They say restaurants are the new entertainment, and I suppose that, for a nation whose idea of a leisure pursuit is a day in Ikea shopping for out-of-stock flat-pack furniture, food might be the least important part of eating out. Compared to driving off to an urban wasteland and buying several useless objects which all sound like variations of slang for the female pudenda - taking a taxi to Mayfair to admire the interior design of a restaurant seems positively sane. But though I'm all for destination dining - it is kind of nice when the kitchen isn't there just for decoration.
Food really shouldn't be a lacklustre, optional extra after the concept, the architect, designer, the PR, the party, the photographer, the perfume girl in the loo and the groovy, themed press releases. Yes, look - we went out for dinner and this sweet little match box. Here, let me strike one for you.
Yatra, sadly, is a case in point. Designed to within an inch of it's short life - it still misses the spot. The distressed walls look like artex covered with red sealing wax - like modern flock. A lot of men in ponytails and collarless grey shirts have spent a lot of time on details such as the menu match the paint work, and providing fussy little cushions on the plates for the napkins to rest on (what the hell is /that-italics/ about?) But they seem to have forgotten that the whole point of going out to eat is that, at some time during your visit, you might actually expect to put something in your mouth. Apart from your fist.
You can chose where to sit - at a table like the grown ups, or more adventurously on low cushioned chairs at floor level which might appear more opulent and decadent if the tables weren't placed in rigid rows. If only I hadn't worn my slit to the thigh skirt, I might have taken the low road, but - without recourse to mechanical aid to get me back on my stilettos, it was never really an option. My companion and I would have been there still, like two beached whales.
The menu is eclectically S.E. Asian. Yatra, according to our waiter, means a journey - a culinary journey through Afghanistan, India, Pakistan, Vietnam and Thailand. A whistle stop tour taken by someone who never actually left the bus, it seems to me.
However, there is no reason not to expect the food to be reasonable. The menu is pleasingly short and uncomplicated if a tad diverse, and just for a change, the chef isn't French but from Northern India. According to the press release, the restaurant aims to be trying to break away from the more traditional Indian dishes which can be assembled at home by any 'housewife'. So there you are, get your pinnie off sweetie, you're a stereotype. Forget footling about with authentic spices and be original - trek down to Yatra and try some tandoori Scottish salmon marinated in mustard dominated spices.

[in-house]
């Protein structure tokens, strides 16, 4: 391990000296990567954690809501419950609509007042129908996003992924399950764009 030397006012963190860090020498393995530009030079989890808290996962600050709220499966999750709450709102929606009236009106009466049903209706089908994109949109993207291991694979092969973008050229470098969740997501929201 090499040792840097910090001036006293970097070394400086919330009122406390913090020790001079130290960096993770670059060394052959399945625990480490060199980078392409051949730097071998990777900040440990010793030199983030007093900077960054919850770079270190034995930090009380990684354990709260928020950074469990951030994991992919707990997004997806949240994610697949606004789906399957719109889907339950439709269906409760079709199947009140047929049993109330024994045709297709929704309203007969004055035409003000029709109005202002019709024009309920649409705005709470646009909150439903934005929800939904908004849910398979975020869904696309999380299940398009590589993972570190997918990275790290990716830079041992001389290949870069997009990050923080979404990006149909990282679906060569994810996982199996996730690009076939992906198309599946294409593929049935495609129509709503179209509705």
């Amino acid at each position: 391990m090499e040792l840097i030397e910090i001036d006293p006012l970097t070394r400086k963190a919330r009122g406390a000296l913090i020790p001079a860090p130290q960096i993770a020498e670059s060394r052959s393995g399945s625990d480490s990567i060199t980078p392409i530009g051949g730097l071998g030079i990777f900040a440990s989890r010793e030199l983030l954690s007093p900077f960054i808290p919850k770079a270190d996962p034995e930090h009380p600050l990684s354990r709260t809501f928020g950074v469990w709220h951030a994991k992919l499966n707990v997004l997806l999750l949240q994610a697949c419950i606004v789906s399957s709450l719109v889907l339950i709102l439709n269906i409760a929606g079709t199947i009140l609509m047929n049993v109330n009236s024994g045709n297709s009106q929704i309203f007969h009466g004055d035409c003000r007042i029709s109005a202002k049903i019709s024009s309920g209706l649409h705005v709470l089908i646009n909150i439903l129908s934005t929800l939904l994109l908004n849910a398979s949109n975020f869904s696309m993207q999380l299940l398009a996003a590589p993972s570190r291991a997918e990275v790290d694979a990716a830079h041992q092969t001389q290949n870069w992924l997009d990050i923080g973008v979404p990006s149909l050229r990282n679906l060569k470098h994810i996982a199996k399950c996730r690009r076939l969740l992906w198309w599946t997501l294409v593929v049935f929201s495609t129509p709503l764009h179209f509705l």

My companion started with Patrani Machhi - haddock marinated in coriander, chillies and lime juice, steamed in a plantain leaf. Fresh and straightforward - it tasted pleasant enough, though the fish hadn't absorbed any flavour from the herbs, and didn't appear to have been marinated. Unfortunately, neither had the plate. It had big greasy finger marks along the rim,
I had Batata tikka - spicy potato cakes, with the same finger mark garnish and an unexpected portion of food adhering to the underside of the plate. Both dishes were returned , redone and served on clean crockery. Again, my potato cakes were on the agreeable side of bland though my appetite had palled slightly.
Next I had marinated monkfish with a good but simple cucumber salad. The fish arrived cold and flavourless, took the long journey back to the kitchen to warm up, but returned equally tepid, dry and inedible.
My companion had Railway lamb - supposedly an Anglo Indian speciality which must be a contradiction in terms. It should have been good - lamb cooked in coconut and spices, served with spinach - it all the intent of a good dish but lacked enough will to carry it off. Anodyne, he said. Anadin, I thought. Two. Now. And another glass of wine.
God help us, we gave up, threw in the turban and couldn't even think about pudding. The poor staff were fluttering around us as anxiously as turkeys at a Christmas party. Without being asked they automatically deducted all but one dish from the bill, apologised profusely and generally behaved like seasoned troupers in the face of enemy fire. Lovely people, you can't help but feel bad for them - they deserve better.
Some places should just forget about food and serve those dummy plastic plates they have in Japanese restaurants. Then you can still get dressed up in the new frock, air kiss the people who aren't really your friends sitting in Siberia, gossip smugly about their low social status and pretend to have seen a B list celebrity at the bar.
Then you can stop on the way home and get an Indian take away.